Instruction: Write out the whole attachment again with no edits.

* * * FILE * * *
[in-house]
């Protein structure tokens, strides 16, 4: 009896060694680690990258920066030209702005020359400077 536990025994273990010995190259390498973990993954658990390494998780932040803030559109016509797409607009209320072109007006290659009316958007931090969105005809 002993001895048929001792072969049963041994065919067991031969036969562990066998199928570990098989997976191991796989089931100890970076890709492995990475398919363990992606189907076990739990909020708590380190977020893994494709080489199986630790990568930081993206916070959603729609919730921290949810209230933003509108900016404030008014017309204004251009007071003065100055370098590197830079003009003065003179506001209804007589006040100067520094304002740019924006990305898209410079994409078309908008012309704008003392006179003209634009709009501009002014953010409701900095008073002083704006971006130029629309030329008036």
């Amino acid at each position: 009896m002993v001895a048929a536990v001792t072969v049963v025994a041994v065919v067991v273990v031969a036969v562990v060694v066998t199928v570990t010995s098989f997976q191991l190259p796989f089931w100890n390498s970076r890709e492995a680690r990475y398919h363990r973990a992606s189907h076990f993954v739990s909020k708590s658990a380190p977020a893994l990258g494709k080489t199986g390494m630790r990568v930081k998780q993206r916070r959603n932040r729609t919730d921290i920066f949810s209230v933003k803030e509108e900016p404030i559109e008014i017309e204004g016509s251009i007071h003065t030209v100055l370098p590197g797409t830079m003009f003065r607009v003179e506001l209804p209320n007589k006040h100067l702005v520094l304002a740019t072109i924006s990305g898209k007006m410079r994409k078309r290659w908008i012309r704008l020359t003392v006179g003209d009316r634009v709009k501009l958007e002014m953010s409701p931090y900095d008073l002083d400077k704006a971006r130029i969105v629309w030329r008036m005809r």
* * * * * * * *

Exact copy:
[in-house]
């Protein structure tokens, strides 16, 4: 009896060694680690990258920066030209702005020359400077 536990025994273990010995190259390498973990993954658990390494998780932040803030559109016509797409607009209320072109007006290659009316958007931090969105005809 002993001895048929001792072969049963041994065919067991031969036969562990066998199928570990098989997976191991796989089931100890970076890709492995990475398919363990992606189907076990739990909020708590380190977020893994494709080489199986630790990568930081993206916070959603729609919730921290949810209230933003509108900016404030008014017309204004251009007071003065100055370098590197830079003009003065003179506001209804007589006040100067520094304002740019924006990305898209410079994409078309908008012309704008003392006179003209634009709009501009002014953010409701900095008073002083704006971006130029629309030329008036």
């Amino acid at each position: 009896m002993v001895a048929a536990v001792t072969v049963v025994a041994v065919v067991v273990v031969a036969v562990v060694v066998t199928v570990t010995s098989f997976q191991l190259p796989f089931w100890n390498s970076r890709e492995a680690r990475y398919h363990r973990a992606s189907h076990f993954v739990s909020k708590s658990a380190p977020a893994l990258g494709k080489t199986g390494m630790r990568v930081k998780q993206r916070r959603n932040r729609t919730d921290i920066f949810s209230v933003k803030e509108e900016p404030i559109e008014i017309e204004g016509s251009i007071h003065t030209v100055l370098p590197g797409t830079m003009f003065r607009v003179e506001l209804p209320n007589k006040h100067l702005v520094l304002a740019t072109i924006s990305g898209k007006m410079r994409k078309r290659w908008i012309r704008l020359t003392v006179g003209d009316r634009v709009k501009l958007e002014m953010s409701p931090y900095d008073l002083d400077k704006a971006r130029i969105v629309w030329r008036m005809r």